Whistles Women: Phoebe Lovatt
When Londoner Phoebe Lovatt upped and left her hometown for LA in 2012 she did so for adventure; “I did it for the challenge” she says. “I wanted the opportunity to start afresh and try something completely new.” She admits she had actually only been once before she moved, a brave step, but Lovatt has conviction.
A journalist by trade, she flourished professionally in the city, but missed the connections the closer-knit community of London had afforded her. So rather than pack her bags and come home, she decided to kick-start the community she desired by organising a programme of social and educational events in LA under the moniker of the Working Women’s Club.
A year later and Lovatt has put on WWC events additionally in London and Paris, relocated to New York, and worked with the likes of The Ace Hotel group and Nike. The vision is as straightforward as Lovatt is straight talking; “my focus is the new way of working,” she says. “It is about giving women the careers they want by providing the information that they need to build new lifestyles for themselves.”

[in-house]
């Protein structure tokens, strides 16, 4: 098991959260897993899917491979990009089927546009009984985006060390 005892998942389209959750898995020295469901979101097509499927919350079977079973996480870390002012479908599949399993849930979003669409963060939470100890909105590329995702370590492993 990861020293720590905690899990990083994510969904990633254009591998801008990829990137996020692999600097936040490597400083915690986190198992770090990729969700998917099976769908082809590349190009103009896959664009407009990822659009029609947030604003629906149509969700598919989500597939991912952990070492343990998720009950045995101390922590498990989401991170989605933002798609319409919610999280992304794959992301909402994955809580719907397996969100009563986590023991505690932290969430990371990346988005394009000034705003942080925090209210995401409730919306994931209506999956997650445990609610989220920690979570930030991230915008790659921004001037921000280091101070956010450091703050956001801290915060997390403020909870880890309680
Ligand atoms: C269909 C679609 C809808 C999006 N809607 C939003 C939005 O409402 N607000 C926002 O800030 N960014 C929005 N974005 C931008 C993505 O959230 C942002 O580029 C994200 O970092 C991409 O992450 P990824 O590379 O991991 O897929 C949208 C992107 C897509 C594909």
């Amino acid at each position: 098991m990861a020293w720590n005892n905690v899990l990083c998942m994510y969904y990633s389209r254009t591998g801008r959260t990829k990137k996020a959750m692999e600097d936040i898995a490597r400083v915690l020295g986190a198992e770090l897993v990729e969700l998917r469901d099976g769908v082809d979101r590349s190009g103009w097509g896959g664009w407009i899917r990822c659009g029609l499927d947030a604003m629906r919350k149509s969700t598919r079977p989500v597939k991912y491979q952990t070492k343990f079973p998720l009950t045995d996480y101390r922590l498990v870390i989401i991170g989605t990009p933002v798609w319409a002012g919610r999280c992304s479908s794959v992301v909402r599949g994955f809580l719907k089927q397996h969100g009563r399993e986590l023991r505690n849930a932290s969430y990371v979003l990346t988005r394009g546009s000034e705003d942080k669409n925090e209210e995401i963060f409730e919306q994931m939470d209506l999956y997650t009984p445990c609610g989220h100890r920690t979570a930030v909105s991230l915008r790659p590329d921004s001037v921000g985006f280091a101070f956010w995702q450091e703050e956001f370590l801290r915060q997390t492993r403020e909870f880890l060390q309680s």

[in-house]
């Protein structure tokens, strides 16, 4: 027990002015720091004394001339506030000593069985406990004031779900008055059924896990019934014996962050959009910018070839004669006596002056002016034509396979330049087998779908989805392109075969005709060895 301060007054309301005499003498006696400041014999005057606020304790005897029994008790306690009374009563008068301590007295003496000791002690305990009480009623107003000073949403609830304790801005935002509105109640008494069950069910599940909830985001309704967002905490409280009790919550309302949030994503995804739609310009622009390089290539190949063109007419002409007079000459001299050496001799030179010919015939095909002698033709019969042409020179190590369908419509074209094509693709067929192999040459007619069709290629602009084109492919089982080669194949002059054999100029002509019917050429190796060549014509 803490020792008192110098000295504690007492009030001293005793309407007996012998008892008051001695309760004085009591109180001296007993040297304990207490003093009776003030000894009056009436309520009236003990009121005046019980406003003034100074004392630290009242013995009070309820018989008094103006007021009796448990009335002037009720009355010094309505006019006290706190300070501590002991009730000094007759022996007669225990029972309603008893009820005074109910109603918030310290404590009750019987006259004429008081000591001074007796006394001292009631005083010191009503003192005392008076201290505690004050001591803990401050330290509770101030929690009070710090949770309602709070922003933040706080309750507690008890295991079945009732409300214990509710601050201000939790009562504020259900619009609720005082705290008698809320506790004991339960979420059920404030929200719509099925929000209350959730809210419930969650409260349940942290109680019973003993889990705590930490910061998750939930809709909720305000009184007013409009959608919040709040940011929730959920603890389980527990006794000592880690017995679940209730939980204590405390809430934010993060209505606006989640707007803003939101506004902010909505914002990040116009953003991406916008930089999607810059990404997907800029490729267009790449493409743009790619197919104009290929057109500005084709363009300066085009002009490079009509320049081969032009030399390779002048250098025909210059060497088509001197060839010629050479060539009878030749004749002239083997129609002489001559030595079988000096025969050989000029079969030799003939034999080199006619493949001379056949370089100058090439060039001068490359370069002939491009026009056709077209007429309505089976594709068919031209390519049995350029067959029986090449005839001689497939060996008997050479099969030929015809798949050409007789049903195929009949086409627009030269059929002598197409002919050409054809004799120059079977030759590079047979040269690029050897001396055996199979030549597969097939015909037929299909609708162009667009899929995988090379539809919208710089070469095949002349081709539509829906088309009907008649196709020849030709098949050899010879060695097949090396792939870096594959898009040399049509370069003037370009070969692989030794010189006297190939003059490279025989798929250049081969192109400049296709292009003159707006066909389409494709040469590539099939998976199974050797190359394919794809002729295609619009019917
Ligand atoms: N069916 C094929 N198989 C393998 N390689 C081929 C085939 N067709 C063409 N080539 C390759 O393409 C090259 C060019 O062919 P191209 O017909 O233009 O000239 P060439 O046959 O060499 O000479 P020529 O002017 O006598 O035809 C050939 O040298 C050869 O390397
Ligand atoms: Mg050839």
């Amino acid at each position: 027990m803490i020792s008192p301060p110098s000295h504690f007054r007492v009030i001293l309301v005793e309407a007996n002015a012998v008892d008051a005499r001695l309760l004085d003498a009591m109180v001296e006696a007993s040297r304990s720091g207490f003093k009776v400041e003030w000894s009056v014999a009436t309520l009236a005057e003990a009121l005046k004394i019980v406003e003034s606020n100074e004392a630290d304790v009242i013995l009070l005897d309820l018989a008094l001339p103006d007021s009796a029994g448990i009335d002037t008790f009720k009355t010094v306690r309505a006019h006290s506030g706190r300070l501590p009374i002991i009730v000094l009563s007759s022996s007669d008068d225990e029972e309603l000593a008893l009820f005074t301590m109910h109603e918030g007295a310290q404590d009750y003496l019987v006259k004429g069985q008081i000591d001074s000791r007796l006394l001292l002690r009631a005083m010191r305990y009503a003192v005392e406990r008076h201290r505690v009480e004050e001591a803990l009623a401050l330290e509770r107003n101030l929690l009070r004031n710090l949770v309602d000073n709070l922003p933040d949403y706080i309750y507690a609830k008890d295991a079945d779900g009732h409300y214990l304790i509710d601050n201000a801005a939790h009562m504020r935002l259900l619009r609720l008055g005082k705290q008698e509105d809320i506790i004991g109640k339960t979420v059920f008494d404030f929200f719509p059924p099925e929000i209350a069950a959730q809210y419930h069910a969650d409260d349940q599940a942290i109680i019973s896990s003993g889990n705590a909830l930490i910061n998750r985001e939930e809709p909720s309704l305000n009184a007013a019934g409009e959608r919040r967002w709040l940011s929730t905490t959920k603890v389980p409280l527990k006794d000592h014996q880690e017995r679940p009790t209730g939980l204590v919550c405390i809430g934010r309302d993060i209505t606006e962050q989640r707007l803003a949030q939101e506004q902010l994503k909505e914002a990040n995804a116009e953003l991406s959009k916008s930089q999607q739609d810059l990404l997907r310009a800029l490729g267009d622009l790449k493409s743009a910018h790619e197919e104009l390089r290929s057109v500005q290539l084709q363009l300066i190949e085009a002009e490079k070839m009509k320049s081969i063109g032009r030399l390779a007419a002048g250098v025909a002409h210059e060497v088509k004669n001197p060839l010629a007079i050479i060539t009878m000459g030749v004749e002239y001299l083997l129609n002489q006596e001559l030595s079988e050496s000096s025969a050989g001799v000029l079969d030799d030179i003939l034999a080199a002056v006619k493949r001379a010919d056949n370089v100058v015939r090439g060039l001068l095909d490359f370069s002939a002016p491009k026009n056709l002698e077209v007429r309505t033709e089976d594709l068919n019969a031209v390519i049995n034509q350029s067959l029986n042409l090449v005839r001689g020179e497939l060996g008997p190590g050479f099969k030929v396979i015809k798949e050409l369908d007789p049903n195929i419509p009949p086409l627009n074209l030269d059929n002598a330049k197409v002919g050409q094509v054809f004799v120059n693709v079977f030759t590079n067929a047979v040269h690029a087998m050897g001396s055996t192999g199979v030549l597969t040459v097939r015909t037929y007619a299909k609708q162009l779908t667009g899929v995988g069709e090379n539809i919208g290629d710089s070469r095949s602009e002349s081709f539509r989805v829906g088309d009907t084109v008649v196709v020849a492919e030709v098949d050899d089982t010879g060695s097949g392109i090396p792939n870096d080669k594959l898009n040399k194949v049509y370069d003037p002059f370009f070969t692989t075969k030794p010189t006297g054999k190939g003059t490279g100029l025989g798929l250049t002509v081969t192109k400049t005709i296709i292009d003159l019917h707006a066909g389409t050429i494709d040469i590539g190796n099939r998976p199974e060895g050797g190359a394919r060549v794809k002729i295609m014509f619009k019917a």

Lovatt took time out to tell Whistles the story of the WWC, divulge future plans and explain how she maintains a burgeoning career and a sense of balance.
Tell us about your office?
It’s pretty small, but it’s the first office I have ever had. Having worked from home or from coffee shops, it’s nice to have a place to come every day. When you work for yourself it is hard to put the laptop down but when I come here I work and when I leave, my laptop stays. I share the office with my friend Madeline, who is a nail artist. We work well together. She is so creative and visual and I am the words, so although we work on different things we can collaborate and help each other out.
Do you have a daily routine?
I live in Brooklyn so I get the B train into the city every day. You can see the skyline, the sky is usually blue and I find it so inspiring. It’s nice to have that mental departure from where I live to where I am going. I try and do yoga most days to stay sane. Often I get a coffee at Gasoline Alley down the street. Then I am just here, in the office as much as I can be. Obviously like anyone who is self employed it changes a lot. Some days I am doing events, some days it is interviews, and some days I am being interviewed.